Borne on an ocean of offspring, I scanned the foam pit to my left. At least 200 children were flailing about inside it. I looked to the right, where 500 more kids were jumping on a trampoline floor and throwing balls at each other. All around me, dozens more children sailed back and forth on fabric swings. I believe children were even hanging like bats from the ceiling, although by that point I may have been hallucinating; things were definitely getting hazy. I realized I wasn’t going to make it if I continued on any farther. I would simply be swallowed up by these huddled masses, never to breathe free again.
Summoning every ounce of strength I still possessed, I turned against the tyke tide and fought my way back to shore. It was touch and go for a moment, but eventually, the swarm spat me back out into the lobby. And that’s where I stood, forlorn and in desperate need of hand sanitizer. I imagined myself as the tragic heroine in a crowded London train station during World War II, separated from her child in the chaos, wondering if she’d ever see him again. At that moment, it seemed entirely possible that this could happen to me. My son would finally track me down twenty-five years later, and during our tearful reunion, he’d tell me he’d been adopted and raised by a family of Irish step dancers who’d found him dirty and feral in DEFY’s family bathroom, having subsisted on trash can pizza for three weeks.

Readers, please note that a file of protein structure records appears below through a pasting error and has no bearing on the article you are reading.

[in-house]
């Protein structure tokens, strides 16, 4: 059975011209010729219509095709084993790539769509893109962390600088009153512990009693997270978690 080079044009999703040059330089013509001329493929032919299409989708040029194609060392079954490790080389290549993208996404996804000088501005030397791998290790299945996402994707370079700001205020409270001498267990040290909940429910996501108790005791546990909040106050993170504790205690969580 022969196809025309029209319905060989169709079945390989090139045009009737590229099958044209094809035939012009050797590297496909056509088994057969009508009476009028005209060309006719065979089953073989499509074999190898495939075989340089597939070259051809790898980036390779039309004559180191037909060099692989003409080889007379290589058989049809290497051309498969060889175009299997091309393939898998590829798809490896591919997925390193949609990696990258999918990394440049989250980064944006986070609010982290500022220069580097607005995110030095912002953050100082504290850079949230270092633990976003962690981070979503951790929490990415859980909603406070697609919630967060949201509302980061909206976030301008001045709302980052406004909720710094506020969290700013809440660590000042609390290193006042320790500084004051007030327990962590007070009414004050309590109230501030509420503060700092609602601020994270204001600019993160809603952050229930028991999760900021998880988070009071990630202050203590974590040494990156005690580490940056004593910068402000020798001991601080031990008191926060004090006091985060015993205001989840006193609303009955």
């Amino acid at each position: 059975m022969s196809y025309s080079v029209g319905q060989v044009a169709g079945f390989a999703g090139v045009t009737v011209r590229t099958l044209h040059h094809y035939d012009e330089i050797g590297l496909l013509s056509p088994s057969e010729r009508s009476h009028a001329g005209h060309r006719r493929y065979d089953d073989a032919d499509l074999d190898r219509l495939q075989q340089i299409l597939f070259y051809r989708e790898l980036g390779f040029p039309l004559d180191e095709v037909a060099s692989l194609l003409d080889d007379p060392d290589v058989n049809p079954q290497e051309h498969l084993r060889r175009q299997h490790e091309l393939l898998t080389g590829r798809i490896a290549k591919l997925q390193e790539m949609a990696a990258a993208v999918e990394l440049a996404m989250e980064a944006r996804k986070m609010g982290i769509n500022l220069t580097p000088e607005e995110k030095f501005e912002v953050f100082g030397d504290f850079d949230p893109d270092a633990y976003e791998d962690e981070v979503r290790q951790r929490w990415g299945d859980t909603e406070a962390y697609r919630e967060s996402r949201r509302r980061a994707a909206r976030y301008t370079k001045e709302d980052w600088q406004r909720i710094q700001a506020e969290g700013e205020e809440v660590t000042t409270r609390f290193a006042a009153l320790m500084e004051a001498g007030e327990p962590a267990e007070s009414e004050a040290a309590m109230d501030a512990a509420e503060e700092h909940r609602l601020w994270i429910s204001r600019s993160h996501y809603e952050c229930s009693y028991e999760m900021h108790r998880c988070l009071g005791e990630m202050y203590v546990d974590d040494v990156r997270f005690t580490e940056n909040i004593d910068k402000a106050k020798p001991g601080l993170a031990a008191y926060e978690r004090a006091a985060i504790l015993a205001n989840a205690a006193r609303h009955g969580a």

“I missed you, Mom, I really did,” he’d tell me. “But without the O’Shaughnessys, I never would have been an understudy in Riverdance’s 50th anniversary tour.”
My eyes filled with tears at the thought. I sure would miss the kid and his willingness to laugh at every single bad joke I’d ever made. And then I got a text from the birthday boy’s mom.
We’re coming down to the lobby now, it read.
A few moments later, my son appeared, sweaty and happy. Crisis averted. I hugged him extra hard and he squirmed away. “Mom,” he whispered. “LATER. PLEASE.”
As we headed out to the car, we chatted about the party and what he’d done while he was there. I felt satisfied he was still in good working order, but I did have one lingering question.
“Have you ever secretly wished you could learn… Irish step dancing?”
“What?!” he said.
“I mean, is it something you’ve sort of always wanted to do? Because I never want to hold you back from your passions.”
“No way,” he laughed. “Where’d you get that from?”
“Nowhere,” I told him. “I was just wondering.”
And with that, we got in the car and headed home.